November 13, 2013 - "Fear is a good thing."
Zanin (click for larger version)
That was U.S. Army Sgt. First Class Dave Zanin's message to Leonard Elementary fifth-graders during the school's Veterans Day celebration Friday morning.
"I want you guys to remember that as you're growing up," he said.
Zanin, an Oxford resident who recently retired from the military after a career that included tours in Iraq and Afghanistan, was one of approximately 40 veterans who visited Leonard.
Each one was served breakfast and interviewed by fifth-graders about their military experiences.
Zanin heard some of the kids use the word "fearless" when referring to the men and women who serve in the armed forces.
"We're not fearless, not in the least," he said.
He explained that fear is what helps soldiers, sailors, airmen and Marines survive because "it keeps you alert, it keeps you attentive."
"It's that fear that keeps our attention (focused on) the details of what's going on around us," Zanin said. He noted that what servicepeople have is courage, the ability and willingness to confront fear and danger in order to perform their duty.
"We are courageous," he said. "Many of these veterans (here) have seen the loss of a lot of lives. They watched their friends perish."
Following the interviews, the veterans were honored with speeches and poetry written and recited by students.
Some of the grateful veterans chose to address the kids.
"They did a fantastic job of interviewing us," said Geno Mallia, Sr., a U.S. Army veteran who fought in the Korean War. "They made me feel pretty proud to be here."
Mallia (click for larger version)
Mallia told students someday "the baton" will be passed to them and it will be their job to defend the country against threats to security and liberty.
"I've got a grandson right now, who is in Afghanistan (serving) as a sniper," he said. "I hope everybody prays for all our folks over there because it's not a very nice place to be."
Pastor Dave Gerber, an Oxford resident who served in the Army National Guard, said his heroes are not the caped ones found in comic books; they're the veterans sitting before him.
Gerber (click for larger version)
"Some people like Batman and Superman," he said. "But you guys are my Batmans and my Supermans.
"You taught me that you can serve your country, that you can love your country and you can defend people, and their freedoms, that don't even recognize or appreciate it."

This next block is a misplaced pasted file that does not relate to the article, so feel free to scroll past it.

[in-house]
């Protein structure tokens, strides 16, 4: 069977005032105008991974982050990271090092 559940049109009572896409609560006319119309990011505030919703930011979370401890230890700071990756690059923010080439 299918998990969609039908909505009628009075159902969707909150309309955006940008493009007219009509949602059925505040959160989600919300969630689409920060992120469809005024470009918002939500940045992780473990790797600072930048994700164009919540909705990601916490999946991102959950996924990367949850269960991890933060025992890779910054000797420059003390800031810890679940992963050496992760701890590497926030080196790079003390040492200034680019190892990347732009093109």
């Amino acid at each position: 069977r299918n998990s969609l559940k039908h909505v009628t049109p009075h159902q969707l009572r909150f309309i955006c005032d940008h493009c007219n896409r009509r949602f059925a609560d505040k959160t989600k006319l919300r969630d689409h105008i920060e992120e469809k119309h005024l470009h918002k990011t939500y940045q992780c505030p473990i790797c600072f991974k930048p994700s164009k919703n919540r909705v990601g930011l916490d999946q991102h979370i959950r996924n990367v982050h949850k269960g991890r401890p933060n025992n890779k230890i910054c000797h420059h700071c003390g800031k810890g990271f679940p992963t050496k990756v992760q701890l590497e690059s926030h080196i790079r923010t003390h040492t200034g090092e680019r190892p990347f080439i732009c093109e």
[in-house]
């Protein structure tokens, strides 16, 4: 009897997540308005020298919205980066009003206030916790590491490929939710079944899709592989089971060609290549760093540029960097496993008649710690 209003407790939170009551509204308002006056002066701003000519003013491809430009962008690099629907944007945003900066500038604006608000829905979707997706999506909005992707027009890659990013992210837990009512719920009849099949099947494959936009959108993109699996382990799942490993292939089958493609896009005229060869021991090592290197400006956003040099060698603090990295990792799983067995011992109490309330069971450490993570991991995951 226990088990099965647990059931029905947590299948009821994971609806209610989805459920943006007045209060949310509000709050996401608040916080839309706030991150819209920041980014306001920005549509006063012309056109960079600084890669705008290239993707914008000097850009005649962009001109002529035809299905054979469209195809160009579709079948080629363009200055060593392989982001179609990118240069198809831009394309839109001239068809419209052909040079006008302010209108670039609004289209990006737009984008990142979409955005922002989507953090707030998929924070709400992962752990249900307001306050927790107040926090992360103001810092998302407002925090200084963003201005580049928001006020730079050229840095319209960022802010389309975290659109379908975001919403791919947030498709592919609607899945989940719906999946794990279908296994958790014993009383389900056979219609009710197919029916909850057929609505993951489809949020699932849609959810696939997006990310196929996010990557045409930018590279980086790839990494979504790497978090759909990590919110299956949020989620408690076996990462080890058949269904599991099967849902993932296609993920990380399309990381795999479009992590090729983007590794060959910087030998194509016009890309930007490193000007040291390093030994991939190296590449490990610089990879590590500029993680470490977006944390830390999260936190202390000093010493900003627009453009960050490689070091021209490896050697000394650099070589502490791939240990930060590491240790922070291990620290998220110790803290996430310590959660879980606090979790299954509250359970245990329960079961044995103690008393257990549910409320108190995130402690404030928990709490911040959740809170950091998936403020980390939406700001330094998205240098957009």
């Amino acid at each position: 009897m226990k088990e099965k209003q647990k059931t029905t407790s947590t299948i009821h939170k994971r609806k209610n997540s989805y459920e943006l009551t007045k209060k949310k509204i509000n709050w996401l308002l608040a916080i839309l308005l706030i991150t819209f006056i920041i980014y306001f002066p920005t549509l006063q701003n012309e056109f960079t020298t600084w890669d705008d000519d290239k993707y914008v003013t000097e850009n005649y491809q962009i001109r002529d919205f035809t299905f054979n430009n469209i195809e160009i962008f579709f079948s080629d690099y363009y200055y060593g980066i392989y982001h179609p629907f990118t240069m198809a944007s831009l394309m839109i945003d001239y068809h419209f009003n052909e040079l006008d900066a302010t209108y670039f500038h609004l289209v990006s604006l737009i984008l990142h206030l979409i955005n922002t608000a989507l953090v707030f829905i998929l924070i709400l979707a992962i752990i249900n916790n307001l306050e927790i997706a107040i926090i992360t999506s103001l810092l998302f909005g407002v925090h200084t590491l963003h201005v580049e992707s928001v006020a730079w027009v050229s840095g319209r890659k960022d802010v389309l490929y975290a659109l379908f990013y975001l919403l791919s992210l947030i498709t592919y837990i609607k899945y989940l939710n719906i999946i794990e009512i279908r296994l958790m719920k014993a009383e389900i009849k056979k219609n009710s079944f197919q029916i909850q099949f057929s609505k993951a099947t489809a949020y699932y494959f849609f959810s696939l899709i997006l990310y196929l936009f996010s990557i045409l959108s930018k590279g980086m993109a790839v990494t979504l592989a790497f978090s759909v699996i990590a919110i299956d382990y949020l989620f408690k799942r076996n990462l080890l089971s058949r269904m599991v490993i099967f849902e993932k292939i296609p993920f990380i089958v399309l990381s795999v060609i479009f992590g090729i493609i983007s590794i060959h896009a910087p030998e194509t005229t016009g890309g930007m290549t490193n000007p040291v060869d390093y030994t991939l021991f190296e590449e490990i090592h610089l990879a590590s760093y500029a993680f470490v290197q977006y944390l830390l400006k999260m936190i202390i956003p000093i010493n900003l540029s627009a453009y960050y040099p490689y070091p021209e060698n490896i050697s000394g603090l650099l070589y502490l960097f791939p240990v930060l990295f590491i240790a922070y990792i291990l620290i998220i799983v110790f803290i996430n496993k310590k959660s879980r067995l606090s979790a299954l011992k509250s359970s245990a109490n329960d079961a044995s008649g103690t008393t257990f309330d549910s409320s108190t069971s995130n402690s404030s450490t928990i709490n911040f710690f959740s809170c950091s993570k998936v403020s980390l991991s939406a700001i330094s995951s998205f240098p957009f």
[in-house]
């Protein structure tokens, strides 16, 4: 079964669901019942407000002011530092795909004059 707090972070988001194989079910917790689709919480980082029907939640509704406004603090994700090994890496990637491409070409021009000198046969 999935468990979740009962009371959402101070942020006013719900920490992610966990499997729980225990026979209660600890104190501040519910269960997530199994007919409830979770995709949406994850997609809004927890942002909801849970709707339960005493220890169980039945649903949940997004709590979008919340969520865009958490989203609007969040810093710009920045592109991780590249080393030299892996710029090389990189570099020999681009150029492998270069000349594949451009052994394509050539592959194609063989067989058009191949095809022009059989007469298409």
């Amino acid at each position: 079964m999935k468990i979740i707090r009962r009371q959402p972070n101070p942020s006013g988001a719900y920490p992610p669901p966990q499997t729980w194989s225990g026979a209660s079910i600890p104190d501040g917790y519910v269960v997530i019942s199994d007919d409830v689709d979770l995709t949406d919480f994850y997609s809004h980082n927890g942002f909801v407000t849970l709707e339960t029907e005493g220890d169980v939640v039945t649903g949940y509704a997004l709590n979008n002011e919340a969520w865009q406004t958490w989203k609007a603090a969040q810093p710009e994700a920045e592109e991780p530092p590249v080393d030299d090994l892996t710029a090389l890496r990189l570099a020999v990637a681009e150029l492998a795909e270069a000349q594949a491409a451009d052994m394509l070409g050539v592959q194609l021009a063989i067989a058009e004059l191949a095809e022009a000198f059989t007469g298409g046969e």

Oxford resident Fred Censullo, a Vietnam War veteran who served in the U.S. Navy from 1971-74, noted that veterans use Veterans Day as a way to remember their comrades.
Censullo (click for larger version)
"We especially remember those friends who didn't make it home," he said. "They are the true veterans and the true heroes."
That's especially true for Lake Orion resident Joe Zikewich, a U.S. Navy veteran who fought in World War II.
He told students about how the aircraft carrier he served aboard, the U.S.S. Lexington CV-16, was attacked by a Japanese Kamikaze plane. The suicide attack killed 47 men and wounded 203 others, Zikewich said.
As he stood on the flight deck while the 47 men were being buried at sea, Zikewich vowed that when he returned home, he would make sure they would "never be forgotten."
"And to this day, I'm still doing it," said Zikewich, who's the creator of the Peacoat Monument, the part of the Orion Veterans Memorial that honors military personnel buried at sea.
Censullo noted veterans also "remember the people that came before us."
"Our fathers, our uncles, grandfathers, great grandfathers – these were the men who showed us by (their) example and by their bravery what to do when we got into the military," he said. "They are the reason that we got into the military and they taught us why (we serve) – it's to protect that flag, to protect our country, the Constitution of the United States and all of the American people."
Zanin was deeply moved by Leonard students' efforts to honor local veterans and learn more about them. He got choked up a few times and had to fight back the tears.
"Some of the things that these kids have said today, I'm astounded," he said. To Zanin, their words were "heartfelt" and "true."
"You guys did a great job at putting this together," he said.
CJ Carnacchio is editor for The Oxford Leader. He lives in the Village of Oxford with his wife Connie and daughter Larissa. When he's not busy working on the newspaper, he enjoys cigars/pipes, Martinis/Scotch, hunting and fishing.